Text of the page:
1.pg

Yearly cost of US premature births linked to air pollution: $4.33 billion

The annual economic cost of the nearly 16,000 premature births linked to air pollution in the United States has reached $4.33 billion, according to a report by scientists at NYU Langone Medical Center. The sum includes $760 million spent on prolonged hospital stays and long-term use of medications, as well as $3.57 billion in lost economic productivity due to physical …

1

Has PBS Become a Front for Big Pharma?

A PBS Frontline documentary argues that supplements are useless—relying on “expert testimony” from paid Pharma representatives. Last week, PBS’s Frontline aired an hour-long program titled “Supplements and Safety.” Jointly produced by Frontline, the New York Times, and the Canadian Broadcasting Commission, the program was clearly intended to leave viewers with the one-sided impression that dietary supplements are unregulated, unsafe—and that …

1

Matthew Porterfield – TTIP and Climate Change: Low Economic Benefits, Real Climate Risks

Yves here. Readers may take exception to the posture of this paper, that the TTIP could be improved so as to eliminate its environment-negaive features. It’s hard to see those as anything other than features, that the authors were fully aware of how the TTIP would serve to weaken environmental, including climate-change-related regulations. Nevertheless, this article serves as a very …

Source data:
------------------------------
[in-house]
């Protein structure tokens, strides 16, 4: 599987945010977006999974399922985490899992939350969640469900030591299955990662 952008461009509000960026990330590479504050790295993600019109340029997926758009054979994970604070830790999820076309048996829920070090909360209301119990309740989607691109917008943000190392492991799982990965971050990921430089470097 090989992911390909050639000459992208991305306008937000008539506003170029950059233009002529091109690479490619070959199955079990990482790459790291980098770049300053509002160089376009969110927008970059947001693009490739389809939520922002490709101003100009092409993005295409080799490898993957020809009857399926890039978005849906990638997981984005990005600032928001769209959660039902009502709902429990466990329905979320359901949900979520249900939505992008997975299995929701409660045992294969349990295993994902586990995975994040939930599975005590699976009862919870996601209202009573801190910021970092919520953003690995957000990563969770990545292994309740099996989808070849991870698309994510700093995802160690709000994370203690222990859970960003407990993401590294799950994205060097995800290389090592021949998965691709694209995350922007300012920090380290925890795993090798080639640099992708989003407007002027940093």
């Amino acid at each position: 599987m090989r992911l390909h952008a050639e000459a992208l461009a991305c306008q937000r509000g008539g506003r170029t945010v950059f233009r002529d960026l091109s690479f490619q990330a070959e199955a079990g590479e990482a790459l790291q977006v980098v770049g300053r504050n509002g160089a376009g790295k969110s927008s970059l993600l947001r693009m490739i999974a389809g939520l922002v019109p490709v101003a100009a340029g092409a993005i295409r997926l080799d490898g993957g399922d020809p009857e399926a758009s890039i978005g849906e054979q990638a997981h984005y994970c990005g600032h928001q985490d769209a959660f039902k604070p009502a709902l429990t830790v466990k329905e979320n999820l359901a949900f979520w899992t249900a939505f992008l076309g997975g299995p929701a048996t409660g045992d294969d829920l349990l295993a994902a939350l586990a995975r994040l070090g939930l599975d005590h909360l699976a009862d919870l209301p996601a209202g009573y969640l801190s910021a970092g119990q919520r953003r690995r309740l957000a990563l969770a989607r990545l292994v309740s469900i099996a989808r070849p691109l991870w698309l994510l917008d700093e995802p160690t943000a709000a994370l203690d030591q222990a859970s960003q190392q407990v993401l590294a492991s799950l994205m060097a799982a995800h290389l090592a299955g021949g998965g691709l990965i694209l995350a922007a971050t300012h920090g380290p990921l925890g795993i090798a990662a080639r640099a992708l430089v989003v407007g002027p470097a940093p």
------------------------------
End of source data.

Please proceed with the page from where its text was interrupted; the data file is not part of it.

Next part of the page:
1

STEVE HORN – “Miracle of American Oil”: Continental Resources Courted Corporate Media to Sell Oil Exports

A document published by the Public Relations Society of America, discovered by DeSmog, reveals that from the onset of its public relations campaign, the oil industry courted mainstream media reporters to help it sell the idea of lifting the ban on crude oil exports to the American public and policymakers. Calling its campaign the “Miracle of American Oil,” the successfulPR effort to push for Congress and the …

1

Barbara Ehrenreich – Dead, White, and Blue

The white working class, which usually inspires liberal concern only for its paradoxical, Republican-leaning voting habits, has recently become newsworthy for something else: according to economist Anne Case and Angus Deaton, the winner of the latest Nobel Prize in economics, its members in the 45- to 54-year-old age group are dying at an immoderate rate. While the lifespan of affluent whites continues …